In spite of numerous medical breakthroughs ranging from heart transplants to bypass surgery, cardiovascular disease still tops the list as the leading cause of death in developed countries. Key among the many problems that trouble our hearts is something called myocardial ischemia disease (MID), a condition that leads to reduced blood flow in the vessels of the heart and lower extremities and, frequently, corrective surgery. Now, University of Texas at Austin (UTA) biomedical engineer Aaron Baker and his research team have developed a method that may speed up the body's ability to grow new blood vessels (a phenomenon called angiogenesis), and best of all, no surgery is required. That's potentially great news for the nearly 27 million folks in the U.S. alone who chronically suffer from MID.
Previous work in triggering angiogenesis to reverse ischemia has centered around treating target tissues with a growth factor called FGF-2 (fibroblast growth factor 2), but getting it to bind to extracellular receptors has been difficult at best.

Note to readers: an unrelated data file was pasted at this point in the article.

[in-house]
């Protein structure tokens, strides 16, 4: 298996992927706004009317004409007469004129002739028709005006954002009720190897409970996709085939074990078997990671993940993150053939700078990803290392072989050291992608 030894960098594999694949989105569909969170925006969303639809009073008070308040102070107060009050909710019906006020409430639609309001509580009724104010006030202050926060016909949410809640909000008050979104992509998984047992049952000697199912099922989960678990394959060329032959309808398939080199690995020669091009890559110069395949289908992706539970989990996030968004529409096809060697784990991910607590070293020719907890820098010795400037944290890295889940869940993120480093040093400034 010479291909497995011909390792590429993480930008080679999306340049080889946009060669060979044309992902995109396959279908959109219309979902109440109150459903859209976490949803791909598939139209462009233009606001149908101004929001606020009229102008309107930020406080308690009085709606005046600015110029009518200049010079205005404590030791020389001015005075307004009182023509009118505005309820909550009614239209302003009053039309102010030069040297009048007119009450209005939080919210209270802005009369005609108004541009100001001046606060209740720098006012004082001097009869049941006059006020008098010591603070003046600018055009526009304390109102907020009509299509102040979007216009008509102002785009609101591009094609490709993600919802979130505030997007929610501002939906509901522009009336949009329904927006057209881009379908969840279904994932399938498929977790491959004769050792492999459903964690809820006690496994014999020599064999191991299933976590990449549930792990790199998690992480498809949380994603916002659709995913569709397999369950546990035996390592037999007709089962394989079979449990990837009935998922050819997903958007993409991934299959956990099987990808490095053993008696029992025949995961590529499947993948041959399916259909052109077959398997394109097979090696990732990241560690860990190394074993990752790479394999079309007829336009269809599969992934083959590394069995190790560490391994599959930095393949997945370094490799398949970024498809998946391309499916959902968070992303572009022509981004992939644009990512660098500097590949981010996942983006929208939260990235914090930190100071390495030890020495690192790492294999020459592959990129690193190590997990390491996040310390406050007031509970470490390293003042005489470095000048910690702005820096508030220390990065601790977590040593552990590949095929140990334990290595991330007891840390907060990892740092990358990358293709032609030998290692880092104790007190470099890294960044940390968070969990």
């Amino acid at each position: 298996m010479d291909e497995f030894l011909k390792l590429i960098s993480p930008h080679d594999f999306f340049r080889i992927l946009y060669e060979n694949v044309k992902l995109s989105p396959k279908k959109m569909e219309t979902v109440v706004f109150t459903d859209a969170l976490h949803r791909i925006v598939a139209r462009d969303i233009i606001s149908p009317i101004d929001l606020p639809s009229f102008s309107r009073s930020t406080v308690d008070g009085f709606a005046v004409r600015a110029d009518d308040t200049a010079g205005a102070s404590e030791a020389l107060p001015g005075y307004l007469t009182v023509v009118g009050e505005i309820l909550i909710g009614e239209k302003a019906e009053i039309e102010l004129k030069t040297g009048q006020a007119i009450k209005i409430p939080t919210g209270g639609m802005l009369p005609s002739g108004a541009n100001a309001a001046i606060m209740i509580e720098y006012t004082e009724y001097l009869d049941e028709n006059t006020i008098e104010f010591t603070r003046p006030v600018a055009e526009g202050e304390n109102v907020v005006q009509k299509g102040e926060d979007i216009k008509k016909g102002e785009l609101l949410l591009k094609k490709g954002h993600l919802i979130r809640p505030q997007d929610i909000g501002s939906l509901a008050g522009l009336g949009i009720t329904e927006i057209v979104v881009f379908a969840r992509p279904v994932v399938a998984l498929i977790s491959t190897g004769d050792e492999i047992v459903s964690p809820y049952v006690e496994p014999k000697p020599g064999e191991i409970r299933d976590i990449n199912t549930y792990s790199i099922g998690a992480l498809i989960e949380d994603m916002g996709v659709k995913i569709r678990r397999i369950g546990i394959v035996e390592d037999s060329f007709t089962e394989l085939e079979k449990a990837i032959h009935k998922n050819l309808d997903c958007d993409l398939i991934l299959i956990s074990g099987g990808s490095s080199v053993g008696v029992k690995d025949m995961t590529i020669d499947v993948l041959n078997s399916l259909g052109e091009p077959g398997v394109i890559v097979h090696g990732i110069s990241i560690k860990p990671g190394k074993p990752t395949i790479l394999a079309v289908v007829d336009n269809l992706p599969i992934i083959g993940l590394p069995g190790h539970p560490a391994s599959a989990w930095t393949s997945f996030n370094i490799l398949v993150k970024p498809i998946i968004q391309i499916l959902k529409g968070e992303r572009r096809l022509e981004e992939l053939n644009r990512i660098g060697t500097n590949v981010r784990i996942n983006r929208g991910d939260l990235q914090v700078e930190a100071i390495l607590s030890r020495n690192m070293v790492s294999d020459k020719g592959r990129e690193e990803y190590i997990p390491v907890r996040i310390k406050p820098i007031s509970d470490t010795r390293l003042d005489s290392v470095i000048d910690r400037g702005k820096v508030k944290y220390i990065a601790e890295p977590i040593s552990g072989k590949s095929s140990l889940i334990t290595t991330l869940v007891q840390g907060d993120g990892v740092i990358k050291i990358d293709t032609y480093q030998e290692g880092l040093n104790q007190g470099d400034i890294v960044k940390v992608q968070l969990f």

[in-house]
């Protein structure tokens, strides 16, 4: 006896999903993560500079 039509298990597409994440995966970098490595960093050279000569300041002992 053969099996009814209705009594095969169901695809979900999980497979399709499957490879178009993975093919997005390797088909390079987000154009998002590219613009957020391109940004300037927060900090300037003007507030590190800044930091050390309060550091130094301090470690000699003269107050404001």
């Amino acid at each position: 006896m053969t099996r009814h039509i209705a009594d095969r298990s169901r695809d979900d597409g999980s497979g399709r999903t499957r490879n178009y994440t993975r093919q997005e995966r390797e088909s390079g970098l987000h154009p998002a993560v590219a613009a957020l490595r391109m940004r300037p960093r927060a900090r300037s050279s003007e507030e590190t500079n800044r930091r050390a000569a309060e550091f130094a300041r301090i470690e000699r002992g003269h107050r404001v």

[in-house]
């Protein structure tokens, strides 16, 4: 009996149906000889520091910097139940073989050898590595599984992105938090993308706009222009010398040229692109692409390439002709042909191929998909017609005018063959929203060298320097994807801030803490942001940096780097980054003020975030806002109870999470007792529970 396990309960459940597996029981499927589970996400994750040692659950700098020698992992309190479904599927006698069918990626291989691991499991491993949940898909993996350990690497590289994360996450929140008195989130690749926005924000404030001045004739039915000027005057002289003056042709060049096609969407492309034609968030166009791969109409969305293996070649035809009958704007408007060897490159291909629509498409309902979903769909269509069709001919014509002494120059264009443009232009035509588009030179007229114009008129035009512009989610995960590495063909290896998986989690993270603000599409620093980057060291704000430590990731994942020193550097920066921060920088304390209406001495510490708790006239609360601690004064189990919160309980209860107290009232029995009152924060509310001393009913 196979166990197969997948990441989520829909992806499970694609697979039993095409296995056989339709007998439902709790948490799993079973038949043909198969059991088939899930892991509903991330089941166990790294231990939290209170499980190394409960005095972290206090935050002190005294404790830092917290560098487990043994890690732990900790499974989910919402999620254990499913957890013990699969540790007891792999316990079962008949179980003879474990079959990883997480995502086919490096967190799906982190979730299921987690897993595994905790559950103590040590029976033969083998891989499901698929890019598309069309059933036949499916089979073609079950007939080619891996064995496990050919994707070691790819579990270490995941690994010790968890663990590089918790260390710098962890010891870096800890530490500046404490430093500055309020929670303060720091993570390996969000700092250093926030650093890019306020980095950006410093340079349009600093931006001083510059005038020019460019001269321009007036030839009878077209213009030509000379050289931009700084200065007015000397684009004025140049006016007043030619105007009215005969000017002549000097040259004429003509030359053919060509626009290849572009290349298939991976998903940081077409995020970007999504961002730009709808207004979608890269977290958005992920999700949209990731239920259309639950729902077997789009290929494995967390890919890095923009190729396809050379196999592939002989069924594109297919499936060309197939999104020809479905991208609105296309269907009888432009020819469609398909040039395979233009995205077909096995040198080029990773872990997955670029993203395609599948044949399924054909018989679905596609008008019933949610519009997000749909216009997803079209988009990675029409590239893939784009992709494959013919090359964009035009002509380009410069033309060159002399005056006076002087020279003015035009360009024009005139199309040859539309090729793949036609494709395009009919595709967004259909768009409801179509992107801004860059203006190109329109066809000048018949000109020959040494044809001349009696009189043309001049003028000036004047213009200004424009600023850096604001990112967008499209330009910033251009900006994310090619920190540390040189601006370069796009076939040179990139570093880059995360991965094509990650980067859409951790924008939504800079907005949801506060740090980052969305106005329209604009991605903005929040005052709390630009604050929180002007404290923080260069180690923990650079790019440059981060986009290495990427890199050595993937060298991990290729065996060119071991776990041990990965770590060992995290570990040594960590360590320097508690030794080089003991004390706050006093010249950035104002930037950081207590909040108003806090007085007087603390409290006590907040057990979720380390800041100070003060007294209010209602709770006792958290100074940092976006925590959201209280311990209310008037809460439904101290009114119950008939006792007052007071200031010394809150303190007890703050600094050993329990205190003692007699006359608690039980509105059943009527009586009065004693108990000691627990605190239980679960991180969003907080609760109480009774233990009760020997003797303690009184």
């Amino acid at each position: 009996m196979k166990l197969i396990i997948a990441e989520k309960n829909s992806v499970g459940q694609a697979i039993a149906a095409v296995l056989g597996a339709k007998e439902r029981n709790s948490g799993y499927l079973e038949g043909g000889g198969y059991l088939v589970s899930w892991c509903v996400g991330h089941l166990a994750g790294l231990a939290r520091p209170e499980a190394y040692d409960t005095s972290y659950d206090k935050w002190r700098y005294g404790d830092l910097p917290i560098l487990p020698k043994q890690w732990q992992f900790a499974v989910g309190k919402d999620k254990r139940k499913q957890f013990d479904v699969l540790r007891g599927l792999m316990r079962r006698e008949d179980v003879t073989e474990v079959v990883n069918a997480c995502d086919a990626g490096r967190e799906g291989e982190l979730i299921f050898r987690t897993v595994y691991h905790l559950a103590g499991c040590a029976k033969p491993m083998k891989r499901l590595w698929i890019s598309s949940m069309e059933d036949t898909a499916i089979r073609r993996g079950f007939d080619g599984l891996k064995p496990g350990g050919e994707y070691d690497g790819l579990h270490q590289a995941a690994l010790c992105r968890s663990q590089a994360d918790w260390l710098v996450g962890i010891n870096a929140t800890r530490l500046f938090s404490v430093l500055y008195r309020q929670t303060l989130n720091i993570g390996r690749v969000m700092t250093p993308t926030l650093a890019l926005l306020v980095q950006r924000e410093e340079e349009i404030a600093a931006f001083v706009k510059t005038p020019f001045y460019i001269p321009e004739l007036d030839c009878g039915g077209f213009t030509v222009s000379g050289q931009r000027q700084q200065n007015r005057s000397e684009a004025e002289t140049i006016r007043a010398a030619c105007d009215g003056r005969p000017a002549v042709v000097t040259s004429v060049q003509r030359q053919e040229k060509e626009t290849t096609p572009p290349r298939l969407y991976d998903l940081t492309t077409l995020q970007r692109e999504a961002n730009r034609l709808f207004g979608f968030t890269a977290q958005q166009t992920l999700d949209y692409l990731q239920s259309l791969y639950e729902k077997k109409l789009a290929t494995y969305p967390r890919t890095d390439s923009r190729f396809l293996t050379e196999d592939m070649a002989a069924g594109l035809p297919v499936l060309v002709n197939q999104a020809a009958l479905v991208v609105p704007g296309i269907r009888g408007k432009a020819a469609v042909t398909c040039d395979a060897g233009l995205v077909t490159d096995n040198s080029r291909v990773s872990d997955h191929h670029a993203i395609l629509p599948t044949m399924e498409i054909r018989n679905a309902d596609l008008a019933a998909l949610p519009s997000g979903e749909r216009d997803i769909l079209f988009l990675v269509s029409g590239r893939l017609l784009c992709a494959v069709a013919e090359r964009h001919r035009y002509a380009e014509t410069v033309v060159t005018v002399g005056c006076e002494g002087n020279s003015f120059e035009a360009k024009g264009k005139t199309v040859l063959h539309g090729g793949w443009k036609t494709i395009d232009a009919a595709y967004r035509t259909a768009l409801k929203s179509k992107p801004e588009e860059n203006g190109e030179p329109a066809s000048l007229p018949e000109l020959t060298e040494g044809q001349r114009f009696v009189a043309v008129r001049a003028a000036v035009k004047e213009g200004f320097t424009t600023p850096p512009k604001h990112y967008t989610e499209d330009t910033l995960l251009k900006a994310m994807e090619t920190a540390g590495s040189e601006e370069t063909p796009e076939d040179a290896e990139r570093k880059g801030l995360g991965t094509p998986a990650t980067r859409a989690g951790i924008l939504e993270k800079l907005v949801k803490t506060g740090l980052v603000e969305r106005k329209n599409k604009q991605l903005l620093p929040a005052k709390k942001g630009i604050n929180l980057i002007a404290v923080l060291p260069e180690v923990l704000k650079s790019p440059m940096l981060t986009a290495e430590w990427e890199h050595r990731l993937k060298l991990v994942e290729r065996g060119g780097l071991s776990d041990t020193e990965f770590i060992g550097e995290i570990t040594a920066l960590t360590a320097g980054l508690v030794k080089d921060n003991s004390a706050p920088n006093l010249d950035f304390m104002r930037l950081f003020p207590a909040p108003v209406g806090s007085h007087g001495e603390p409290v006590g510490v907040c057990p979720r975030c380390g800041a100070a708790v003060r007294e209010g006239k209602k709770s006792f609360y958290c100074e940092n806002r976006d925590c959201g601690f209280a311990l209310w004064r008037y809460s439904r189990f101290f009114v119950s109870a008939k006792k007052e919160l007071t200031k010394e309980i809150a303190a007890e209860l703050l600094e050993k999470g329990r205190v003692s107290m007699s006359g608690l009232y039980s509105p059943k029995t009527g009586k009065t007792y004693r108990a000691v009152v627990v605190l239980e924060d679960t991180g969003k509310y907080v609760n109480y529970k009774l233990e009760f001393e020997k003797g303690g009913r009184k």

"Others have tried using growth factors to stimulate vessel growth in clinical trials and have not been successful," Baker said. "We think that a major reason for this is that previous methods assumed that the diseased tissues retained the ability to respond to a growth stimulus. Our method basically delivers extra components that can restore growth factor responsiveness to the tissue of patients with long-standing clinical disease."
To boost the growth factor's effectiveness, the researchers hit upon the novel approach of encasing it in lipid-based nanoparticles (proteoliposomes) that contain a cell division-promoting co-receptor called syndecan-4. When injected into rats with hindlimb ischemia, the coated FGF-2 triggered recovery in as little as seven days. The team's results, recently published in the Proceedings of the National Academy of Sciences, demonstrate that enhanced cell binding of the growth factor leads to a boost in division and proliferation of new vascular cells.
"We hope this research will increase our understanding of how tissues become resistant to revascularization therapies and may lead to more effective treatments for this widespread and debilitating disease," Baker said. That's a shot of welcome news, indeed, for MID patients whose future may now offer a less-invasive option to the surgery they otherwise would surely have faced.
Source: University of Texas
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